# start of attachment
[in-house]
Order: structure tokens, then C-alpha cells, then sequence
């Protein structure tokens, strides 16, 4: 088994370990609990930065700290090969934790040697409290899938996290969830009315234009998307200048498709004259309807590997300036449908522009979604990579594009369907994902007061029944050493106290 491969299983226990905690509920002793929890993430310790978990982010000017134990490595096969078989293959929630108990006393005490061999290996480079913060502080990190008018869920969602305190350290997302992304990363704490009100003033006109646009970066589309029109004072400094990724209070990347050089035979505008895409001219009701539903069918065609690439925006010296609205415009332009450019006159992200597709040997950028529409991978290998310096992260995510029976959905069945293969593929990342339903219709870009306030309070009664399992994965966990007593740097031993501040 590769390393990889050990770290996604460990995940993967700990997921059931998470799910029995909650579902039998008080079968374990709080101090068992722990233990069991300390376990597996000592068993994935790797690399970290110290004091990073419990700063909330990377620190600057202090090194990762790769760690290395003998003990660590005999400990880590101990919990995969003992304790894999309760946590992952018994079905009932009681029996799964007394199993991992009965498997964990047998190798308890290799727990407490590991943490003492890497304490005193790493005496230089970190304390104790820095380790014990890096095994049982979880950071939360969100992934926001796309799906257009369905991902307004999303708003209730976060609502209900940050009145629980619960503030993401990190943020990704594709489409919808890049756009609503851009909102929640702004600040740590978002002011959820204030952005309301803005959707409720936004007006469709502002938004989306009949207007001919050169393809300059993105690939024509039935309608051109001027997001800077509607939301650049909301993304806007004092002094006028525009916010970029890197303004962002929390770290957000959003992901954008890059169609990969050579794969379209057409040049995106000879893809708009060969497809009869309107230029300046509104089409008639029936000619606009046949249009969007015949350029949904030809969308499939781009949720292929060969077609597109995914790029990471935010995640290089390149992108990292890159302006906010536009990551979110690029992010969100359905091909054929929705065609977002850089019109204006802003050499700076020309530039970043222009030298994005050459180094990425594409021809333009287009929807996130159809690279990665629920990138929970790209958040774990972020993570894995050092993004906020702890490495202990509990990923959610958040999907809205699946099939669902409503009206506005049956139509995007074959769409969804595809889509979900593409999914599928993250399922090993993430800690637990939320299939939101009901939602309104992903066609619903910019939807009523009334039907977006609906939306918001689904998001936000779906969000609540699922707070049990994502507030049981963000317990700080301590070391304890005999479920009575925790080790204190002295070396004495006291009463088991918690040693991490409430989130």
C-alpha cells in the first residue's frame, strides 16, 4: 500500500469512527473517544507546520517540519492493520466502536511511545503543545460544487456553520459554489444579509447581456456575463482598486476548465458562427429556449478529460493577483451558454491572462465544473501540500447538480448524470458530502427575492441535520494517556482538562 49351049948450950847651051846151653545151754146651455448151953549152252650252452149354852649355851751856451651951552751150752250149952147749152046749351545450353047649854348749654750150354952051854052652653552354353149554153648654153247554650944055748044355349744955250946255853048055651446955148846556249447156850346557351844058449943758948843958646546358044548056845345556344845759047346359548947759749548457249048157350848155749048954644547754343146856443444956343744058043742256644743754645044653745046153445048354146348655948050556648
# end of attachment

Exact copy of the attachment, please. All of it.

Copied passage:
[in-house]
Order: structure tokens, then C-alpha cells, then sequence
């Protein structure tokens, strides 16, 4: 088994370990609990930065700290090969934790040697409290899938996290969830009315234009998307200048498709004259309807590997300036449908522009979604990579594009369907994902007061029944050493106290 491969299983226990905690509920002793929890993430310790978990982010000017134990490595096969078989293959929630108990006393005490061999290996480079913060502080990190008018869920969602305190350290997302992304990363704490009100003033006109646009970066589309029109004072400094990724209070990347050089035979505008895409001219009701539903069918065609690439925006010296609205415009332009450019006159992200597709040997950028529409991978290998310096992260995510029976959905069945293969593929990342339903219709870009306030309070009664399992994965966990007593740097031993501040 590769390393990889050990770290996604460990995940993967700990997921059931998470799910029995909650579902039998008080079968374990709080101090068992722990233990069991300390376990597996000592068993994935790797690399970290110290004091990073419990700063909330990377620190600057202090090194990762790769760690290395003998003990660590005999400990880590101990919990995969003992304790894999309760946590992952018994079905009932009681029996799964007394199993991992009965498997964990047998190798308890290799727990407490590991943490003492890497304490005193790493005496230089970190304390104790820095380790014990890096095994049982979880950071939360969100992934926001796309799906257009369905991902307004999303708003209730976060609502209900940050009145629980619960503030993401990190943020990704594709489409919808890049756009609503851009909102929640702004600040740590978002002011959820204030952005309301803005959707409720936004007006469709502002938004989306009949207007001919050169393809300059993105690939024509039935309608051109001027997001800077509607939301650049909301993304806007004092002094006028525009916010970029890197303004962002929390770290957000959003992901954008890059169609990969050579794969379209057409040049995106000879893809708009060969497809009869309107230029300046509104089409008639029936000619606009046949249009969007015949350029949904030809969308499939781009949720292929060969077609597109995914790029990471935010995640290089390149992108990292890159302006906010536009990551979110690029992010969100359905091909054929929705065609977002850089019109204006802003050499700076020309530039970043222009030298994005050459180094990425594409021809333009287009929807996130159809690279990665629920990138929970790209958040774990972020993570894995050092993004906020702890490495202990509990990923959610958040999907809205699946099939669902409503009206506005049956139509995007074959769409969804595809889509979900593409999914599928993250399922090993993430800690637990939320299939939101009901939602309104992903066609619903910019939807009523009334039907977006609906939306918001689904998001936000779906969000609540699922707070049990994502507030049981963000317990700080301590070391304890005999479920009575925790080790204190002295070396004495006291009463088991918690040693991490409430989130």
C-alpha cells in the first residue's frame, strides 16, 4: 500500500469512527473517544507546520517540519492493520466502536511511545503543545460544487456553520459554489444579509447581456456575463482598486476548465458562427429556449478529460493577483451558454491572462465544473501540500447538480448524470458530502427575492441535520494517556482538562 49351049948450950847651051846151653545151754146651455448151953549152252650252452149354852649355851751856451651951552751150752250149952147749152046749351545450353047649854348749654750150354952051854052652653552354353149554153648654153247554650944055748044355349744955250946255853048055651446955148846556249447156850346557351844058449943758948843958646546358044548056845345556344845759047346359548947759749548457249048157350848155749048954644547754343146856443444956343744058043742256644743754645044653745046153445048354146348655948050556648